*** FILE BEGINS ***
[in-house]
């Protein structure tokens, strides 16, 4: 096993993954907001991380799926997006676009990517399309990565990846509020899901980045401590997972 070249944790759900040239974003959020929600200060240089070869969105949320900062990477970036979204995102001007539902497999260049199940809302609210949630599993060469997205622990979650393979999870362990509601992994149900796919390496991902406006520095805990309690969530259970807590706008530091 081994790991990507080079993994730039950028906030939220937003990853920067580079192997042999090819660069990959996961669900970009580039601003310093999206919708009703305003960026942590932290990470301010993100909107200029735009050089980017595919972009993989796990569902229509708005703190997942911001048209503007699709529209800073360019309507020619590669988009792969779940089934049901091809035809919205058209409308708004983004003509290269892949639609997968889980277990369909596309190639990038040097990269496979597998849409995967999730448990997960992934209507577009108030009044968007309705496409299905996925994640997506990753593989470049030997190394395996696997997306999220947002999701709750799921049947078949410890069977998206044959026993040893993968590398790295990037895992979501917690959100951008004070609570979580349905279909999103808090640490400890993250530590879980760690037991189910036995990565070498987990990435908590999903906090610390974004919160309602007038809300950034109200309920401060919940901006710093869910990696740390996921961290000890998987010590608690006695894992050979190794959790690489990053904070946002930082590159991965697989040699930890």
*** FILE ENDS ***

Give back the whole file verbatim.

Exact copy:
[in-house]
């Protein structure tokens, strides 16, 4: 096993993954907001991380799926997006676009990517399309990565990846509020899901980045401590997972 070249944790759900040239974003959020929600200060240089070869969105949320900062990477970036979204995102001007539902497999260049199940809302609210949630599993060469997205622990979650393979999870362990509601992994149900796919390496991902406006520095805990309690969530259970807590706008530091 081994790991990507080079993994730039950028906030939220937003990853920067580079192997042999090819660069990959996961669900970009580039601003310093999206919708009703305003960026942590932290990470301010993100909107200029735009050089980017595919972009993989796990569902229509708005703190997942911001048209503007699709529209800073360019309507020619590669988009792969779940089934049901091809035809919205058209409308708004983004003509290269892949639609997968889980277990369909596309190639990038040097990269496979597998849409995967999730448990997960992934209507577009108030009044968007309705496409299905996925994640997506990753593989470049030997190394395996696997997306999220947002999701709750799921049947078949410890069977998206044959026993040893993968590398790295990037895992979501917690959100951008004070609570979580349905279909999103808090640490400890993250530590879980760690037991189910036995990565070498987990990435908590999903906090610390974004919160309602007038809300950034109200309920401060919940901006710093869910990696740390996921961290000890998987010590608690006695894992050979190794959790690489990053904070946002930082590159991965697989040699930890």